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Kiwis not sharing in their country’s economic growth

Feb 14th, 2018 | By | Category: Front Page Layout, Lead Story, News

Graphic: Andrew Bevin


The Cover of this years report

New Zealand is richer, but New Zealanders are not, according to the annual State of the Nation report produced by the Salvation Army.


Infant mortality is down, teen pregnancy rates continue to drop, the educational achievement gap is decreasing and there is sustained economic growth.

But the economic growth has not translated into higher wages for New Zealanders, says the report released today.

Over the past year the per person increase in our gross domestic product is 2.5% when adjusted for inflation.

However, wages have only increased by 1% when adjusted for inflation.

The report says this may be the reason for a 12% increase in the number of food parcels the Salvation Army handed out last year.

“The Salvation Army has not studied the reason for this expansion in food parcel demand, but notes that it has occurred alongside rising rents and very modest, recent increases in wages,” says the report.

There is also currently a housing shortage following a period of high population growth.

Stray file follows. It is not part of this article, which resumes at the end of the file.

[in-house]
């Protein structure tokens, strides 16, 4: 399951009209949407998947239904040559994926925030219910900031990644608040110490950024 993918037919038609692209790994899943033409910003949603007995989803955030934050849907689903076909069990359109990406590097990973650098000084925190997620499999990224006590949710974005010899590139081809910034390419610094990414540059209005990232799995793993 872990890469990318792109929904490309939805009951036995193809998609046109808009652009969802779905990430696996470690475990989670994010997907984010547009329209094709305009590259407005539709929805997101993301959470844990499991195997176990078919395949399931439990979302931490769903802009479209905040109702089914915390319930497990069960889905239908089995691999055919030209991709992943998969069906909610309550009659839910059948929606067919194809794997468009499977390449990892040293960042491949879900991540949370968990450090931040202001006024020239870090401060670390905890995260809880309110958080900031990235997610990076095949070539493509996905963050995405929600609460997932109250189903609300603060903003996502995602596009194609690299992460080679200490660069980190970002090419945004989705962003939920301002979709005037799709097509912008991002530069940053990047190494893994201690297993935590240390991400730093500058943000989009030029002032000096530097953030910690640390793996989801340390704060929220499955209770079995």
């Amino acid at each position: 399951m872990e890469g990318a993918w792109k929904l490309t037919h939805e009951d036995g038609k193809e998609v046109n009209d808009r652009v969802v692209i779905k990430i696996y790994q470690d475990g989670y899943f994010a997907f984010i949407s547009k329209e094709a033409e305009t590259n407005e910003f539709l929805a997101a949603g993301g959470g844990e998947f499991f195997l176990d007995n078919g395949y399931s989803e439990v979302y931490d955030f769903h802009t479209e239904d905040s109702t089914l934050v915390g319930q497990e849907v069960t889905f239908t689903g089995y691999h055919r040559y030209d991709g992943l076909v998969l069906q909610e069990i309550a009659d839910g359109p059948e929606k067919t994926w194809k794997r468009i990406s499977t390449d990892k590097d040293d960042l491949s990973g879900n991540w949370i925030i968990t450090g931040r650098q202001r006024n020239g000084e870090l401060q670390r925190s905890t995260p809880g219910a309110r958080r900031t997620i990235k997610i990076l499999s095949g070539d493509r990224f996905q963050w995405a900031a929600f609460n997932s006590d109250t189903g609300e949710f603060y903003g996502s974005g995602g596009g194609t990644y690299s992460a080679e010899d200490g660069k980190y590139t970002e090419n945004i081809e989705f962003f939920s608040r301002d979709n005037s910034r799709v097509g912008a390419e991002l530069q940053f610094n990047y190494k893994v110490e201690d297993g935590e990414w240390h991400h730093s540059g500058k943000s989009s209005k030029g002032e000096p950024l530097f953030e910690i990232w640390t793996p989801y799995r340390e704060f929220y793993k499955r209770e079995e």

In the past four years, New Zealand’s population grew by 8%, but houses are not being built at the same rate.

“Over the past five years (2012 to 2017) the housing deficit in Auckland is estimated at just less than 20,000 units,” says the report.

The rest of New Zealand has a housing deficit of about 5000 units.

Nationally rents have gone up 26.1% over the last 5 years, with Auckland and more recently Wellington, the worst affected by rent raises.

Another concern raised in the report is the apparent rise in methamphetamine use across the country.

There was a 78% increase in meth related crimes between 2012 and 2017.

The report says there is clear evidence this is not simply a case of an increase in prosecutions, but increased availability of meth.

The State of the Nation quotes the Arrestees Drug Use Monitoring Report, which found from 2010 to 2016, meth use increased by 8%, and the price of meth fell $103 per gram to $670.

It says no substantial improvement has been made in areas such as child abuse and neglect, and youth offending.

While there has been a decrease in children living in severe material hardship, down from 90,000 in 2012 to 70,000 in 2016, child abuse and neglect remain high.

In 2017 there were 14,802 substantiated cases of child abuse or neglect in New Zealand, and 7016 cases of physical or sexual assaults on children.

This year the Salvation Army has named the report “Kei a Tātou-It is us.”

Director of the Salvation Army’s Social Policy and Parliamentary Unit Ian Hutson says the statistical information can seem separate from us, but in reality it is us.

“As a society, a nation, we are intimately connected to each other in a relationship of belonging, so those that stumble or fall outside the margins are part of us.”

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